Taiwan’s President called on Japan on Tuesday to apologize and compensate Taiwanese women who were forced to work as wartime sex slaves, one day after Tokyo and Seoul reached a landmark settlement on the atrocity.
After a decades-long dispute, Japan on Monday agreed to apologize to South Korea and offered an $8.3 million aid fund for the victims. Taipei said it wants talks with Tokyo to secure a similar resolution, reports the BBC.
“We hope the Japanese government can do better and take better care of the comfort women’s welfare and dignity,” said Taiwan’s President Ma Ying-jeou. “Our stance has not changed.”
Japan forced an estimated 200,000 women — euphemistically called “comfort women” — into military brothels during WWII, some near the front lines. Most victims were Korean, but others came from China, the Philippines, Indonesia and Taiwan.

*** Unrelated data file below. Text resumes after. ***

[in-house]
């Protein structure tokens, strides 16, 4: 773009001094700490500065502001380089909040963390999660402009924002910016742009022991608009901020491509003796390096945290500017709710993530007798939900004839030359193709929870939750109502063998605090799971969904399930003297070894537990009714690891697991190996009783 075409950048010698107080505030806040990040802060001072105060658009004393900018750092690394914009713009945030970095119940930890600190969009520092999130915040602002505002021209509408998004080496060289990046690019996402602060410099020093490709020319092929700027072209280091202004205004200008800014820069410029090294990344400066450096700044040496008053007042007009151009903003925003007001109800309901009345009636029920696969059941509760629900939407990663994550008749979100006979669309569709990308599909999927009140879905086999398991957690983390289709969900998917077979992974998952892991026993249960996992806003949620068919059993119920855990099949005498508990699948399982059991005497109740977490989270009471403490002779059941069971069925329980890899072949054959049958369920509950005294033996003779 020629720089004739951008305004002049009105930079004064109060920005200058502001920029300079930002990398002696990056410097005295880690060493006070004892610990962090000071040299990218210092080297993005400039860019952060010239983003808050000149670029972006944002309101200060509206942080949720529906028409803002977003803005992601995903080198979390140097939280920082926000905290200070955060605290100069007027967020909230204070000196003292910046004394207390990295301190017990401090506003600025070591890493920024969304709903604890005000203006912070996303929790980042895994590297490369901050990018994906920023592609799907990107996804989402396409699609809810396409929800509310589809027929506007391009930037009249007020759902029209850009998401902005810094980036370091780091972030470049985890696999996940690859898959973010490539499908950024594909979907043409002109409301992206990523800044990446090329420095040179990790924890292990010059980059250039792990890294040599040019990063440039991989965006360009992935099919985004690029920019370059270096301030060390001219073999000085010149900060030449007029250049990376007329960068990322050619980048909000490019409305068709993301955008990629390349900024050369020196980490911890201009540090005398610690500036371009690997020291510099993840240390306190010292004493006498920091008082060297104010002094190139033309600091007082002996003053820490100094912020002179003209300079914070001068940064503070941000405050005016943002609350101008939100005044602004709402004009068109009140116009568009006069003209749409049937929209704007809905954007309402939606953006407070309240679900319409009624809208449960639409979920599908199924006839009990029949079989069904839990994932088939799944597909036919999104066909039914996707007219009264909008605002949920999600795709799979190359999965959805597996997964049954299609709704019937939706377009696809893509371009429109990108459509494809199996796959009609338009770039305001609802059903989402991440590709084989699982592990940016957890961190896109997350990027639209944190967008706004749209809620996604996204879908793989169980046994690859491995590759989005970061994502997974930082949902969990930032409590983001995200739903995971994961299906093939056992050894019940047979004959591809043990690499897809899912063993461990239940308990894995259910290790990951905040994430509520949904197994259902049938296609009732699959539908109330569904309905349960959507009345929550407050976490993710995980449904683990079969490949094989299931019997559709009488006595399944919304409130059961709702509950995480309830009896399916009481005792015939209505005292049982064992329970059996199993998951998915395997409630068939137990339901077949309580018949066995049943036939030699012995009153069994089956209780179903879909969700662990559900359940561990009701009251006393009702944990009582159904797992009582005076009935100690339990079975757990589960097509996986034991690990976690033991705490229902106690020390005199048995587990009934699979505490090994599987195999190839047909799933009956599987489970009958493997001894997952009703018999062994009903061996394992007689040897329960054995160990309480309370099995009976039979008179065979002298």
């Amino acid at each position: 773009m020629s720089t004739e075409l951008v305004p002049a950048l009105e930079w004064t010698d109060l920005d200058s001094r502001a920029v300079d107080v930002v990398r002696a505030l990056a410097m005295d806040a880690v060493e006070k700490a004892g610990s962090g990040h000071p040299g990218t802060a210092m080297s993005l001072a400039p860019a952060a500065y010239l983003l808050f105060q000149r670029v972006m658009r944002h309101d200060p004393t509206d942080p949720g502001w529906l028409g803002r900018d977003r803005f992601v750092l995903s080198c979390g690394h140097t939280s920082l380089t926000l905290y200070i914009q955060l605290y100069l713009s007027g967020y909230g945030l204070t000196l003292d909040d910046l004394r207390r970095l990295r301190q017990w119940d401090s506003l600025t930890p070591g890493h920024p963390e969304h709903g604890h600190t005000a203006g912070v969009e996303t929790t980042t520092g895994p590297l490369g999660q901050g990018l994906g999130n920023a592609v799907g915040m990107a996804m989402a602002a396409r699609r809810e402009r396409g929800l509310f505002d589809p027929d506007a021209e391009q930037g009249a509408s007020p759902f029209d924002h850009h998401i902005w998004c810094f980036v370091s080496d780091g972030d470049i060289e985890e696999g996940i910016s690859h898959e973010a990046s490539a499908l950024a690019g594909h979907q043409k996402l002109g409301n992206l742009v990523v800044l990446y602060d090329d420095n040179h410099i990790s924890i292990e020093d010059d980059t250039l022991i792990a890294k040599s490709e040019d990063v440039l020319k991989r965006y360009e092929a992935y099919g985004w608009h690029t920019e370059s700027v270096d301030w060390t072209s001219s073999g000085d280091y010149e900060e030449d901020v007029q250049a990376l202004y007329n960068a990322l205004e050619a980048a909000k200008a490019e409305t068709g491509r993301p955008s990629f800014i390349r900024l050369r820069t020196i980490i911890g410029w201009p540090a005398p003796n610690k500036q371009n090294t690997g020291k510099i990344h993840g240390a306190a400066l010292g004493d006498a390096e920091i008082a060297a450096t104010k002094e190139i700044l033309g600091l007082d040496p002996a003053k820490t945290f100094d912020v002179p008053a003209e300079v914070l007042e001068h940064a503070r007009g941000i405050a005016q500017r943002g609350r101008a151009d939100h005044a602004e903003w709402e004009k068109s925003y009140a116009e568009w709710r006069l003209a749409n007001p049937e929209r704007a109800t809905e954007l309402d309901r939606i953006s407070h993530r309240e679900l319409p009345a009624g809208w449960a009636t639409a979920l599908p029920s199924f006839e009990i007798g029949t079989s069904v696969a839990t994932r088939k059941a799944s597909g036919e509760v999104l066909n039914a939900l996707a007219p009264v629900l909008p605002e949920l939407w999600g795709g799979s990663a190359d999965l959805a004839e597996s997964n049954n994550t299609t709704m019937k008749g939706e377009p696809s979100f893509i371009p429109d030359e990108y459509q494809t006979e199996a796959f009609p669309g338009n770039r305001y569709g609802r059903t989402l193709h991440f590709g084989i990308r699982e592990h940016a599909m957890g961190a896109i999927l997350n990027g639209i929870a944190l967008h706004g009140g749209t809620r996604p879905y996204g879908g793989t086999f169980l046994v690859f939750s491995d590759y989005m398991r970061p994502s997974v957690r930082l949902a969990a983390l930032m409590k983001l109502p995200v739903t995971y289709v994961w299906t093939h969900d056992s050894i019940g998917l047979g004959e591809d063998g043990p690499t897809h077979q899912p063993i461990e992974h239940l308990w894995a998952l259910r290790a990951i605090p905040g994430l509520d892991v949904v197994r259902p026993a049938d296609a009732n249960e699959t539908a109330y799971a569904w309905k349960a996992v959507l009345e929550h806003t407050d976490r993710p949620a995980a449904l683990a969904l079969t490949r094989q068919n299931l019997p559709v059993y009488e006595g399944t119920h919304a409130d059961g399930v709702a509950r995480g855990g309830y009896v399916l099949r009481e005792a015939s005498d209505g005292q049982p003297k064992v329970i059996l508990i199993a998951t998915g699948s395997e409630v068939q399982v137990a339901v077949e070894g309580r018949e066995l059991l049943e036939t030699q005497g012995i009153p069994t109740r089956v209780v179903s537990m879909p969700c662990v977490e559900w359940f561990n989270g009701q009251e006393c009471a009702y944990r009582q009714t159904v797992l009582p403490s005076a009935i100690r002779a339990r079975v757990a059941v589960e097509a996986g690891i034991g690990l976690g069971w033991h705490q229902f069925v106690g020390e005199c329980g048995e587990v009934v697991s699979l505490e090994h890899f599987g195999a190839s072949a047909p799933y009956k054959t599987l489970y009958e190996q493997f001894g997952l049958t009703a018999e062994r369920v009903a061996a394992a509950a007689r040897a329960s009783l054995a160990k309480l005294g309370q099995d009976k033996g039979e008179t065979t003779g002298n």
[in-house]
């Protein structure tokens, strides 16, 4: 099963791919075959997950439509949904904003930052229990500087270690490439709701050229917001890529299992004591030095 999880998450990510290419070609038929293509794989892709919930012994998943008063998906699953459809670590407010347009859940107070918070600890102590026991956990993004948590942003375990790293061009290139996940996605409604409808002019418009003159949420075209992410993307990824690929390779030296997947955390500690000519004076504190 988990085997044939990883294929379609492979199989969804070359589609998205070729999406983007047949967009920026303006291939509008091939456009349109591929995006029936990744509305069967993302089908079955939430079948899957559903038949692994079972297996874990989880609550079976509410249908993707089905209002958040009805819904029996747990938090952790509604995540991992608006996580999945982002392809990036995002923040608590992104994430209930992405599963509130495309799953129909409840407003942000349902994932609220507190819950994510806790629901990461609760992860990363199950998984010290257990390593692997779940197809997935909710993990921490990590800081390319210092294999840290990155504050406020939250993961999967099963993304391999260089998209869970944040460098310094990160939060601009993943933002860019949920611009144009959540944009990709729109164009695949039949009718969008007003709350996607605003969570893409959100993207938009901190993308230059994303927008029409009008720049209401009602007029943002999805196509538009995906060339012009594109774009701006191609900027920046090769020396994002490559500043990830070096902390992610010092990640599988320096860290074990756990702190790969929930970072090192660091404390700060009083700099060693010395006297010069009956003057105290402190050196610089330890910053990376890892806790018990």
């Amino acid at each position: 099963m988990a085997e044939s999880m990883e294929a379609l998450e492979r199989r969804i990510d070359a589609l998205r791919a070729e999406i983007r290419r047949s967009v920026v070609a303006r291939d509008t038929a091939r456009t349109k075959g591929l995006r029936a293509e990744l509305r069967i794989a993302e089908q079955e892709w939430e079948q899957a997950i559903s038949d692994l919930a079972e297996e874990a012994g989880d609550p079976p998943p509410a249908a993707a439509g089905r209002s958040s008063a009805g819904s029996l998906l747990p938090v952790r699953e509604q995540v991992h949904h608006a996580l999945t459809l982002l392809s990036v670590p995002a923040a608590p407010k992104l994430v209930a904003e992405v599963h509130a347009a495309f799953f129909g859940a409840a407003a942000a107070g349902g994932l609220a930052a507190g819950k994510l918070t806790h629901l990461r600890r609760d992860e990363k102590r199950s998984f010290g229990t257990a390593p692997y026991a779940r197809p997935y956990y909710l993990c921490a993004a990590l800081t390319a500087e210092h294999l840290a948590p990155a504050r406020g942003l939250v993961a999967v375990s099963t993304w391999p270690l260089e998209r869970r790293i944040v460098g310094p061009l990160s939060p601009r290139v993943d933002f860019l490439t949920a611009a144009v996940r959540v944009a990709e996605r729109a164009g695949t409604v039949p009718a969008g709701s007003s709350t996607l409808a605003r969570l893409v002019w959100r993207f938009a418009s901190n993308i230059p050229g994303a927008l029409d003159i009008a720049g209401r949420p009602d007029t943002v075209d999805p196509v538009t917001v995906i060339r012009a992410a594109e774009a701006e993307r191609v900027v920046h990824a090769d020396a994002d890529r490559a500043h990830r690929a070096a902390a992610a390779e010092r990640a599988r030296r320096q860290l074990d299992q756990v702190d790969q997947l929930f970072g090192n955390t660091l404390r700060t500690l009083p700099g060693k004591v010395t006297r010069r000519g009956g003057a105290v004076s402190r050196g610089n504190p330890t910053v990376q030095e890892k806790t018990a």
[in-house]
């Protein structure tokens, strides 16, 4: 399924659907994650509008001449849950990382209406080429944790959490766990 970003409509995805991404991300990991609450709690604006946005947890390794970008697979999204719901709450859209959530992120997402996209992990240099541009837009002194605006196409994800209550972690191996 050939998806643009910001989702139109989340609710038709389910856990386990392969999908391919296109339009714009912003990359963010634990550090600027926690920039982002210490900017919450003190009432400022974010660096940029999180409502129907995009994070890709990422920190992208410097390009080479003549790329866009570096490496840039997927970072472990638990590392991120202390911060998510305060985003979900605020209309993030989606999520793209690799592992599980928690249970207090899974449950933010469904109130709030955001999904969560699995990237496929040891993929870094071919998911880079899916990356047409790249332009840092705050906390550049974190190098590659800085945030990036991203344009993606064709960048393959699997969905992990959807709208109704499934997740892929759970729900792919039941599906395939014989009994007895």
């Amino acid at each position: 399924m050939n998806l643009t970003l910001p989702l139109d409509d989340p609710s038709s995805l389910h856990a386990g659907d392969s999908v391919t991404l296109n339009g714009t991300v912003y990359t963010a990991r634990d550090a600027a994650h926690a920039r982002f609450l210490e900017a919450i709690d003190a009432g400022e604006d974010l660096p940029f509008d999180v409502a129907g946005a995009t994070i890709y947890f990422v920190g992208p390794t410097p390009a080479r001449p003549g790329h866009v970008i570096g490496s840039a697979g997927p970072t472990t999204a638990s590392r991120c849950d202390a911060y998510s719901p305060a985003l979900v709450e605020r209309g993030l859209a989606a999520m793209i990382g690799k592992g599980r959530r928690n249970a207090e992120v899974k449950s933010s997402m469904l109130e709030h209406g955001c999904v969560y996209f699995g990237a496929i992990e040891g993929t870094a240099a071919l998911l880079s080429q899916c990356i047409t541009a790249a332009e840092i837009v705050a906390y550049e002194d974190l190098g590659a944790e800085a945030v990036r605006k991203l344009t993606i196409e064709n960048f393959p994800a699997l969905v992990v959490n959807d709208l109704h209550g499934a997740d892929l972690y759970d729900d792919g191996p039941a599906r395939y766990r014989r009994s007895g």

- TIME's Top 100 Photos of 2021
- Inside Frances Haugen's Decision to Take on Facebook
- Why We Should Stop Freaking Out About Inflation
- Austria's Plan to Make COVID-19 Vaccines Compulsory Is Dividing Citizens — and Experts
- Inside the 80-Year Quest to Name Pearl Harbor's Unknown Victims
- Buying a House Feels Impossible These Days. Here Are 6 Innovative Paths to Homeownership
- 'They're Very Close.' U.S. General Says Iran Is Nearly Able to Build a Nuclear Weapon
- A Charter School's Racial Controversy Reveals the Real Battle For America's Classrooms